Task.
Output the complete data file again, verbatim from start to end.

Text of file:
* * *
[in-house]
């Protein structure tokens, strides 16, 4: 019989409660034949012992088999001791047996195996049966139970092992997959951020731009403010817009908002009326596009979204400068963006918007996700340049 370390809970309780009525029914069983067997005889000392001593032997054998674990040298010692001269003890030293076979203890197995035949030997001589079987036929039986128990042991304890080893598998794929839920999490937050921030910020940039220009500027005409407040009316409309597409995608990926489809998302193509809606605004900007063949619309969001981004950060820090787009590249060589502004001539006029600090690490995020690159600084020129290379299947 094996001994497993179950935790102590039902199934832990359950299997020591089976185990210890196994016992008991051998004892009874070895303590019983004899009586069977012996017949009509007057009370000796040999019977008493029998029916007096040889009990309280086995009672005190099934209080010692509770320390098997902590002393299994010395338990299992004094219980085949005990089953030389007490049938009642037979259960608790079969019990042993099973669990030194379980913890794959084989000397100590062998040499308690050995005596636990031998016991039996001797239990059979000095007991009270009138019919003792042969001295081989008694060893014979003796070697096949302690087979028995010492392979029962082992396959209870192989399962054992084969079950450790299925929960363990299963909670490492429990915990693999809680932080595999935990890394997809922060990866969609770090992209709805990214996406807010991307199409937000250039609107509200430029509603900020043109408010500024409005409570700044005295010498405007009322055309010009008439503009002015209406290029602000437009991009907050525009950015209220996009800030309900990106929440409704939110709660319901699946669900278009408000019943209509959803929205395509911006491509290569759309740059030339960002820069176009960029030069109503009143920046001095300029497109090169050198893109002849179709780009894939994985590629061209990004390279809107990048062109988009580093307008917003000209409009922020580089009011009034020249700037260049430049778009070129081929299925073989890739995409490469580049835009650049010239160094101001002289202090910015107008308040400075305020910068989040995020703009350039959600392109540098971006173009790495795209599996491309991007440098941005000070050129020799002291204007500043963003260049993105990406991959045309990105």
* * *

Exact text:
[in-house]
């Protein structure tokens, strides 16, 4: 019989409660034949012992088999001791047996195996049966139970092992997959951020731009403010817009908002009326596009979204400068963006918007996700340049 370390809970309780009525029914069983067997005889000392001593032997054998674990040298010692001269003890030293076979203890197995035949030997001589079987036929039986128990042991304890080893598998794929839920999490937050921030910020940039220009500027005409407040009316409309597409995608990926489809998302193509809606605004900007063949619309969001981004950060820090787009590249060589502004001539006029600090690490995020690159600084020129290379299947 094996001994497993179950935790102590039902199934832990359950299997020591089976185990210890196994016992008991051998004892009874070895303590019983004899009586069977012996017949009509007057009370000796040999019977008493029998029916007096040889009990309280086995009672005190099934209080010692509770320390098997902590002393299994010395338990299992004094219980085949005990089953030389007490049938009642037979259960608790079969019990042993099973669990030194379980913890794959084989000397100590062998040499308690050995005596636990031998016991039996001797239990059979000095007991009270009138019919003792042969001295081989008694060893014979003796070697096949302690087979028995010492392979029962082992396959209870192989399962054992084969079950450790299925929960363990299963909670490492429990915990693999809680932080595999935990890394997809922060990866969609770090992209709805990214996406807010991307199409937000250039609107509200430029509603900020043109408010500024409005409570700044005295010498405007009322055309010009008439503009002015209406290029602000437009991009907050525009950015209220996009800030309900990106929440409704939110709660319901699946669900278009408000019943209509959803929205395509911006491509290569759309740059030339960002820069176009960029030069109503009143920046001095300029497109090169050198893109002849179709780009894939994985590629061209990004390279809107990048062109988009580093307008917003000209409009922020580089009011009034020249700037260049430049778009070129081929299925073989890739995409490469580049835009650049010239160094101001002289202090910015107008308040400075305020910068989040995020703009350039959600392109540098971006173009790495795209599996491309991007440098941005000070050129020799002291204007500043963003260049993105990406991959045309990105």